The use of eating utensils around the world

When you are sat down in a restaurant eating a beautiful meal with friends and family enjoying your surroundings and the surprisingly artistic Restaurant Cutlery that they may have purchased from http://www.heritagesilverware.com/category/restaurant-cutlery, it can be easy to think that everyone eats their food in the same way – on a plate with a knife, fork and spoon. However, throughout the world there are different ways in which people enjoy their meals.

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Here are just a few of them.

India – most food in India, usually served in the home, is eaten using your hands. There is an art to this and table manners and eating etiquette indicates that the right hand should be used for scooping food, mixing food as well as eating. The left hand is used for cleaning – the right hand, the mouth and picking up crumbs that have fallen. A flat bread is also sometimes be used for scooping up food and soaking up any liquids that are on the plate.

Asia – in countries such as China, Korea, Japan and Vietnam chopsticks are used as the primary eating utensil. These tend to be made from bamboo, wood or plastic and are held by the user in their dominant hand and located between the thumb and fingers. They are used to pick up food and move this up to the mouth for eating. The chopstick style and length changes depending on the country in which they are being used. Chinese chopsticks tend to be longer than their Japanese and Korean counterparts. The ends of chopsticks also differ, with Japanese chopsticks have longer pointed ends, whereas the Vietnamese chopsticks have a blunt point at the end.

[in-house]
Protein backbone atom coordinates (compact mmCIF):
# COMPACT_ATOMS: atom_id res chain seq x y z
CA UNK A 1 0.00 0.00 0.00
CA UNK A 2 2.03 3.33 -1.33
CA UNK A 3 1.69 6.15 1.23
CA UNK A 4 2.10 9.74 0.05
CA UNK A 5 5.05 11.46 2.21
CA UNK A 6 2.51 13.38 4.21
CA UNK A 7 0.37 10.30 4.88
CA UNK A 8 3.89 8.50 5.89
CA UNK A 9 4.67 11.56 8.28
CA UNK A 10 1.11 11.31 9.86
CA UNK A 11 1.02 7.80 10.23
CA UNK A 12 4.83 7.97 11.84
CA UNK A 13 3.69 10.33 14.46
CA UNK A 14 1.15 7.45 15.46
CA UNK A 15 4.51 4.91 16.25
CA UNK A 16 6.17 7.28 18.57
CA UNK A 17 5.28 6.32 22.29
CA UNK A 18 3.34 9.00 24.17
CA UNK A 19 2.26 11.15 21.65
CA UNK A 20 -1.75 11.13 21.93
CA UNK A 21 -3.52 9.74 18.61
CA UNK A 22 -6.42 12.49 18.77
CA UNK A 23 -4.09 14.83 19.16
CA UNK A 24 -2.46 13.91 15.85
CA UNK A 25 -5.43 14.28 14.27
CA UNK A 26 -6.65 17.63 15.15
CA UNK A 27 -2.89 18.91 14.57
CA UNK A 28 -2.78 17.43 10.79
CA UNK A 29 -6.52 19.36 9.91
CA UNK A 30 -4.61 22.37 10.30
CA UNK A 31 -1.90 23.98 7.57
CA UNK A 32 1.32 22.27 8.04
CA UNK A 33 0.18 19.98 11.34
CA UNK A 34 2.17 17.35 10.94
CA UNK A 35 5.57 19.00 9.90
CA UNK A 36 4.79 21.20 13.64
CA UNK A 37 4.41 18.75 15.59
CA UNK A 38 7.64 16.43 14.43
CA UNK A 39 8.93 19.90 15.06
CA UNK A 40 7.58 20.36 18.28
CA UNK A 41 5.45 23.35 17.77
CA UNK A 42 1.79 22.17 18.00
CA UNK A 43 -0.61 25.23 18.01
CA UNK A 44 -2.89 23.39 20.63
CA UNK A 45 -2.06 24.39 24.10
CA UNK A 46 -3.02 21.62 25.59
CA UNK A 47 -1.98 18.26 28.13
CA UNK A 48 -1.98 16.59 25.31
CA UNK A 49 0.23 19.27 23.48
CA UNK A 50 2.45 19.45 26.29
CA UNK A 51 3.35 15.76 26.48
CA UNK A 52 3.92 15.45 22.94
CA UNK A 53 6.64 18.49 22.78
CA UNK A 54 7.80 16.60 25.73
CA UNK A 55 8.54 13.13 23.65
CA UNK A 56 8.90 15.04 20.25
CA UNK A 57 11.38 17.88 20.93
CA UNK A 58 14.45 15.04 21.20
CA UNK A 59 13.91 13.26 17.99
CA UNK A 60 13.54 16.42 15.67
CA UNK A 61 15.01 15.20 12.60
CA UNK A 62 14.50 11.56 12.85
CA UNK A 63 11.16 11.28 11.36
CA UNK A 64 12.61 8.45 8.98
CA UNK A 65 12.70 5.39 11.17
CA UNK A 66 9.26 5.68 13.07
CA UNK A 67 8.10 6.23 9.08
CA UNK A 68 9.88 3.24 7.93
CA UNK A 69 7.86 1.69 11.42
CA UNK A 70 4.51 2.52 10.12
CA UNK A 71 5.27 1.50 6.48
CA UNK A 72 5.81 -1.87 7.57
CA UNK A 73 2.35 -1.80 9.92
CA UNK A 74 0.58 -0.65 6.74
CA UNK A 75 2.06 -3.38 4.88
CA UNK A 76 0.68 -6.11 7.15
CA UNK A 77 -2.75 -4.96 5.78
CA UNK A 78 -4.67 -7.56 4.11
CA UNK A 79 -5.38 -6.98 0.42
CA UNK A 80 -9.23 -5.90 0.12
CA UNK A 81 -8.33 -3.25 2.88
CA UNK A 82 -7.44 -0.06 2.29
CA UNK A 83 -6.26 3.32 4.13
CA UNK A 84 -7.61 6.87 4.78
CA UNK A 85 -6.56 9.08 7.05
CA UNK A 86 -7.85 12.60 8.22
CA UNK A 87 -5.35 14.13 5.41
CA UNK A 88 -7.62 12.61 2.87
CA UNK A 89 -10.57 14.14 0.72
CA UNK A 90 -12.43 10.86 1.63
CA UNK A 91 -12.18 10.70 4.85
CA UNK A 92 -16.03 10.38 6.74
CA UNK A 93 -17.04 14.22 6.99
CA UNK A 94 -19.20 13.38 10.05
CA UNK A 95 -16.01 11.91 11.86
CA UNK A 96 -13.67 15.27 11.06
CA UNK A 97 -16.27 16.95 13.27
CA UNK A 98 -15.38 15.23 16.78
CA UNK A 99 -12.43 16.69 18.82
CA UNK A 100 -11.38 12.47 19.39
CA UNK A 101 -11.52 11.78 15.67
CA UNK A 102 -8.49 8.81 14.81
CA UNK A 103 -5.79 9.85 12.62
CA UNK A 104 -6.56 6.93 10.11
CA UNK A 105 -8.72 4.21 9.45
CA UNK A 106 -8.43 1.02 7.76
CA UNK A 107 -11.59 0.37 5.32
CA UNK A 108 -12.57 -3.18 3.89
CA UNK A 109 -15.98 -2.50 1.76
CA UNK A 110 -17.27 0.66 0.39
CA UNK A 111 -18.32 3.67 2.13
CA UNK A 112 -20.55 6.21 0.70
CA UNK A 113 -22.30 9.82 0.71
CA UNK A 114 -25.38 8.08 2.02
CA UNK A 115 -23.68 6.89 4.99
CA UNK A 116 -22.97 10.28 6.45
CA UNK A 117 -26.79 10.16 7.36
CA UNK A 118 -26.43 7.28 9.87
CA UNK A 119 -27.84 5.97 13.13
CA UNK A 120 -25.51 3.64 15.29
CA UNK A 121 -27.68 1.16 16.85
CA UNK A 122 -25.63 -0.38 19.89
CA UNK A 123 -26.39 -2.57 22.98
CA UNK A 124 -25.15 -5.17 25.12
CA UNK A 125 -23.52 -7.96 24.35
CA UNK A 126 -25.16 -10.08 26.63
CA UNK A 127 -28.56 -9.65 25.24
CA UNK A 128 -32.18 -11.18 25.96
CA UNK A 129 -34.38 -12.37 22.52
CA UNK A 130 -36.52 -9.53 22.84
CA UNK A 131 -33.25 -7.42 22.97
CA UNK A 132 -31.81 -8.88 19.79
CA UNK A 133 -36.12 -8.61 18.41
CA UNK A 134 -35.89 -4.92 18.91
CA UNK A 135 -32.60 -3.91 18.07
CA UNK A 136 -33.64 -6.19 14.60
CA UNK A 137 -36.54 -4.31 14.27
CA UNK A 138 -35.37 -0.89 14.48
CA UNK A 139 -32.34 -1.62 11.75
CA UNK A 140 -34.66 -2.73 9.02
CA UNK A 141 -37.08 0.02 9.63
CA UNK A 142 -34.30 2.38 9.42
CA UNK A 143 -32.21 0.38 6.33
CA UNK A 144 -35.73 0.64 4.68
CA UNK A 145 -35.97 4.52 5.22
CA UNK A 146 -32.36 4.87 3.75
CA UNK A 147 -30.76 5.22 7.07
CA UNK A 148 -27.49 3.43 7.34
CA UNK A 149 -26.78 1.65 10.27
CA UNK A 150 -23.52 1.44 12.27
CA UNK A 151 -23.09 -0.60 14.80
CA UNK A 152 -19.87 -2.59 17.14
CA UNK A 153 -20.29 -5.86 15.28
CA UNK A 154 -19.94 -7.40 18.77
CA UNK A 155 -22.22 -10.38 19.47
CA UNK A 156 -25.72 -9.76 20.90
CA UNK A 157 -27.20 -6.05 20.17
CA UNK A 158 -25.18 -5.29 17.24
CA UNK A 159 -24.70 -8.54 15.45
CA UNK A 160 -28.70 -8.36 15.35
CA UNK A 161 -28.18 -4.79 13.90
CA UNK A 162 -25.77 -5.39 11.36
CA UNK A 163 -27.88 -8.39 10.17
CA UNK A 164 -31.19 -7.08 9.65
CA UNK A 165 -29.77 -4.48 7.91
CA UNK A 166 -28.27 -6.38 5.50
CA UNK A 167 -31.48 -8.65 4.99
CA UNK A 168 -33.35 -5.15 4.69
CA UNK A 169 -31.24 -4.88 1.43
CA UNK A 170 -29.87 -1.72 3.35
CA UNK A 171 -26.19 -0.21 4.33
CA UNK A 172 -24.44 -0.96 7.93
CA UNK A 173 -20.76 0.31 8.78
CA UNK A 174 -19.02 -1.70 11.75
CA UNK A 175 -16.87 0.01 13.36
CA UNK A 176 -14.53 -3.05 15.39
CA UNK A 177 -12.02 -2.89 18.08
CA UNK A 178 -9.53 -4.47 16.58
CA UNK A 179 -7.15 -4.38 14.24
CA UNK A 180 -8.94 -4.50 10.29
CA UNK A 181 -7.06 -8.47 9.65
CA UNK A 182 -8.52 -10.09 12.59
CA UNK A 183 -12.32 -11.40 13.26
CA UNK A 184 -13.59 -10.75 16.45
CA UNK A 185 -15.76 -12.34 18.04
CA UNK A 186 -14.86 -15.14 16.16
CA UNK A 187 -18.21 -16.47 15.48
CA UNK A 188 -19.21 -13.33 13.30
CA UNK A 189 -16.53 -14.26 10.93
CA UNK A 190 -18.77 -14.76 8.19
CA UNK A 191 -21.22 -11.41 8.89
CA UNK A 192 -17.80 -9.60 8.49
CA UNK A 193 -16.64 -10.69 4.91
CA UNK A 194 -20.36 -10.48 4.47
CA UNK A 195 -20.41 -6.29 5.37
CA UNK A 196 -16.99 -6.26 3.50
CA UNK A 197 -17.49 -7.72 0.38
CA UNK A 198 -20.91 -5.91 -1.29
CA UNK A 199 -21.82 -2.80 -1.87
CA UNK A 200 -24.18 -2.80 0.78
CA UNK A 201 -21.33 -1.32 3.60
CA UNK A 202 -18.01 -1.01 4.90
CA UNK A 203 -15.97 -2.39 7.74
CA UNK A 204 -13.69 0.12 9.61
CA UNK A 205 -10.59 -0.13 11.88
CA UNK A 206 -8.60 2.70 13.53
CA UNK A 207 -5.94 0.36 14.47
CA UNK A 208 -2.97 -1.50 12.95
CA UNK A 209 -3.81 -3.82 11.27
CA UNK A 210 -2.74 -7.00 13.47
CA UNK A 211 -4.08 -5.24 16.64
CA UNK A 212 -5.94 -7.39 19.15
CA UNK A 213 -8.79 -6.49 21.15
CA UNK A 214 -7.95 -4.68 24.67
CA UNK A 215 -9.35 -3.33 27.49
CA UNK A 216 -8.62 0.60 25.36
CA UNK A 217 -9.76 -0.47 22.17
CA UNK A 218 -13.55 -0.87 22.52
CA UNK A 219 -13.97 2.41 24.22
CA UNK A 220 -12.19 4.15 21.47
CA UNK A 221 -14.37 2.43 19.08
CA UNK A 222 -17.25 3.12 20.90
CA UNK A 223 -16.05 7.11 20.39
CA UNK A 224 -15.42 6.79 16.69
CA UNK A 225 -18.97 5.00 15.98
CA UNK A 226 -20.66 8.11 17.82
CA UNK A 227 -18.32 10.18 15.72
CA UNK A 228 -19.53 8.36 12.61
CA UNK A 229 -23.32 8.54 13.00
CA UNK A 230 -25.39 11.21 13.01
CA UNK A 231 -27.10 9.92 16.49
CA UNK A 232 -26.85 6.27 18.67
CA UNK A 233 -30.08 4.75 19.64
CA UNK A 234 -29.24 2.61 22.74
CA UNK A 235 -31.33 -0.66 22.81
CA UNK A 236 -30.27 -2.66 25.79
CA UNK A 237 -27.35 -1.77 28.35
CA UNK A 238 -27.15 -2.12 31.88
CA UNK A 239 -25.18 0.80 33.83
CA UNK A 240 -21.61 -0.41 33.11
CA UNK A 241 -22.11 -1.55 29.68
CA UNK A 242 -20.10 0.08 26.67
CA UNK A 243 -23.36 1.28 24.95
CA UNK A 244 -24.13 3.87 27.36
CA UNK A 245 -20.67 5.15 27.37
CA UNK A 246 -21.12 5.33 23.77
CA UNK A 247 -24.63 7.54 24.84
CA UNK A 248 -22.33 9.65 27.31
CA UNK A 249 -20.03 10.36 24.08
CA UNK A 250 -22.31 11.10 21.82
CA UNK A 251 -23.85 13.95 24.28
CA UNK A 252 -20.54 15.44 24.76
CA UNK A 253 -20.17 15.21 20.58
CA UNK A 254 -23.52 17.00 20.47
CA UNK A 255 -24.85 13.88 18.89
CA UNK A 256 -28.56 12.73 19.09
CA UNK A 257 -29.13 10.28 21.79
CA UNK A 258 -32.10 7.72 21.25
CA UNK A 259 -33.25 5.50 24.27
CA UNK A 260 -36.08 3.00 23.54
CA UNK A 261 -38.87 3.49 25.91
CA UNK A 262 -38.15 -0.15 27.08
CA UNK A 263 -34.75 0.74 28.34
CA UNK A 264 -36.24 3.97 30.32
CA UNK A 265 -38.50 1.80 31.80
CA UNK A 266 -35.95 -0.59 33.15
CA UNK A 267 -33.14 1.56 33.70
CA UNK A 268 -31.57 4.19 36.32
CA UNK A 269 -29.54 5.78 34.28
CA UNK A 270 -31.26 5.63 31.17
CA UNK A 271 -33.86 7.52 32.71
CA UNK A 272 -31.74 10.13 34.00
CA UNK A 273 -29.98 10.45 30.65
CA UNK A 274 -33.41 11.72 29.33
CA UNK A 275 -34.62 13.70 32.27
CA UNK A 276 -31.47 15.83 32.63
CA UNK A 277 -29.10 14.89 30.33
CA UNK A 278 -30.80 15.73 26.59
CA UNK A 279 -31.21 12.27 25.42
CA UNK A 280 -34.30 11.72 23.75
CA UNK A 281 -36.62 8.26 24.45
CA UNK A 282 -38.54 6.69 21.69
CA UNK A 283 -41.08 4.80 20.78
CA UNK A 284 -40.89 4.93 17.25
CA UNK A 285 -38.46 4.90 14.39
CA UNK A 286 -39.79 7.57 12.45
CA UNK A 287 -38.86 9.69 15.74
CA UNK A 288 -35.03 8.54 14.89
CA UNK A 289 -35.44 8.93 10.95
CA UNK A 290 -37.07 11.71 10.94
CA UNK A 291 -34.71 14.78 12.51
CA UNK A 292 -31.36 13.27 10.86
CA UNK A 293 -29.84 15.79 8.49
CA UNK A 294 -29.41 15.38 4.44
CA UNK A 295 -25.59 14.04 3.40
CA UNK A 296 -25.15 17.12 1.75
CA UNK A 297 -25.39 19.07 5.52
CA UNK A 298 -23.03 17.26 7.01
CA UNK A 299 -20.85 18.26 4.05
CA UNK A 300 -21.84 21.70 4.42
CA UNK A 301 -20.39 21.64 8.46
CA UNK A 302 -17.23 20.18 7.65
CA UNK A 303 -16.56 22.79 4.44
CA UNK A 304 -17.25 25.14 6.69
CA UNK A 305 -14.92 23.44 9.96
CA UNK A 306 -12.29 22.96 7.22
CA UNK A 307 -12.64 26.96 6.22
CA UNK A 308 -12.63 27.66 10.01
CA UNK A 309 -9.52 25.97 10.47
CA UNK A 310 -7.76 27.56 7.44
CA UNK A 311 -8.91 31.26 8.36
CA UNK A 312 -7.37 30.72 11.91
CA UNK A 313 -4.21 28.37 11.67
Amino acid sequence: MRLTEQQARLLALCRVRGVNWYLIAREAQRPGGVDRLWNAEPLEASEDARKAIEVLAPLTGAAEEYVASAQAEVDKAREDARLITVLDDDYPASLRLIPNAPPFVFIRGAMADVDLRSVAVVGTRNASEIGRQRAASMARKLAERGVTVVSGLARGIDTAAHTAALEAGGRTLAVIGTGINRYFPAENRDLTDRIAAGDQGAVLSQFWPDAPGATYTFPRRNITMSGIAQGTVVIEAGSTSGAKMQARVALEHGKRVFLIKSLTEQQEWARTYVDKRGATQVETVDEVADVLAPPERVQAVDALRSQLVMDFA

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Ethiopia – rather than using specific utensils in Ethiopia the plate itself is used as a means as to which to scoop up the food and eat it. Food is placed on a piece of flatbread known as injera which then carries the food. It is similar to the way in which cornish pasties were used as both a casing and a food substance with the crust of the pasty being used to hold the food and prevent the dirt from the farmers hands entering their mouths.  As well as using the injera to hold the food in Ethiopia it is traditional to wash the hands before eating and to enjoy a cup of coffee at the table following the meal.

There are many other eating traditions throughout the world and it is important when visiting these countries that you make yourself aware of any of these traditions to ensure that you do not upset any locals or people you may be eating with during your visit.

 

 

 

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